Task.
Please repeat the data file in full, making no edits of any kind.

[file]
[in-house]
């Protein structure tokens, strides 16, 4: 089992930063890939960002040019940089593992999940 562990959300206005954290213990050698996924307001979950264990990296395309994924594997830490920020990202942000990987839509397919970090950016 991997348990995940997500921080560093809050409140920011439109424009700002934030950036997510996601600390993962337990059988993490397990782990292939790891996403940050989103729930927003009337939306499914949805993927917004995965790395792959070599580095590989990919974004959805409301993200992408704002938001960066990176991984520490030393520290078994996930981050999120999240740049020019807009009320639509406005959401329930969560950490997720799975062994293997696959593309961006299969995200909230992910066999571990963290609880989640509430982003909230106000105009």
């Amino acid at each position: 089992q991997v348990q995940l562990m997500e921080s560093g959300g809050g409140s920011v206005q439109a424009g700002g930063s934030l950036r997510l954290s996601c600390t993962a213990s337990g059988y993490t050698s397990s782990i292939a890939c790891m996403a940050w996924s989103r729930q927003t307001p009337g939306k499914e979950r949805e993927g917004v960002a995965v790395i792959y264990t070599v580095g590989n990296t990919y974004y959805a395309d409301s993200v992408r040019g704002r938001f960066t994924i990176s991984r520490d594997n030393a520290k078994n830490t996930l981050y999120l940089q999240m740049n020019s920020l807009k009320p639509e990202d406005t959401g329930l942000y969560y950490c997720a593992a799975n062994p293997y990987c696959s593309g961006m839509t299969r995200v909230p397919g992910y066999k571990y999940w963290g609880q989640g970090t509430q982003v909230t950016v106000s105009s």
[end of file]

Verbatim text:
[in-house]
């Protein structure tokens, strides 16, 4: 089992930063890939960002040019940089593992999940 562990959300206005954290213990050698996924307001979950264990990296395309994924594997830490920020990202942000990987839509397919970090950016 991997348990995940997500921080560093809050409140920011439109424009700002934030950036997510996601600390993962337990059988993490397990782990292939790891996403940050989103729930927003009337939306499914949805993927917004995965790395792959070599580095590989990919974004959805409301993200992408704002938001960066990176991984520490030393520290078994996930981050999120999240740049020019807009009320639509406005959401329930969560950490997720799975062994293997696959593309961006299969995200909230992910066999571990963290609880989640509430982003909230106000105009």
């Amino acid at each position: 089992q991997v348990q995940l562990m997500e921080s560093g959300g809050g409140s920011v206005q439109a424009g700002g930063s934030l950036r997510l954290s996601c600390t993962a213990s337990g059988y993490t050698s397990s782990i292939a890939c790891m996403a940050w996924s989103r729930q927003t307001p009337g939306k499914e979950r949805e993927g917004v960002a995965v790395i792959y264990t070599v580095g590989n990296t990919y974004y959805a395309d409301s993200v992408r040019g704002r938001f960066t994924i990176s991984r520490d594997n030393a520290k078994n830490t996930l981050y999120l940089q999240m740049n020019s920020l807009k009320p639509e990202d406005t959401g329930l942000y969560y950490c997720a593992a799975n062994p293997y990987c696959s593309g961006m839509t299969r995200v909230p397919g992910y066999k571990y999940w963290g609880q989640g970090t509430q982003v909230t950016v106000s105009s």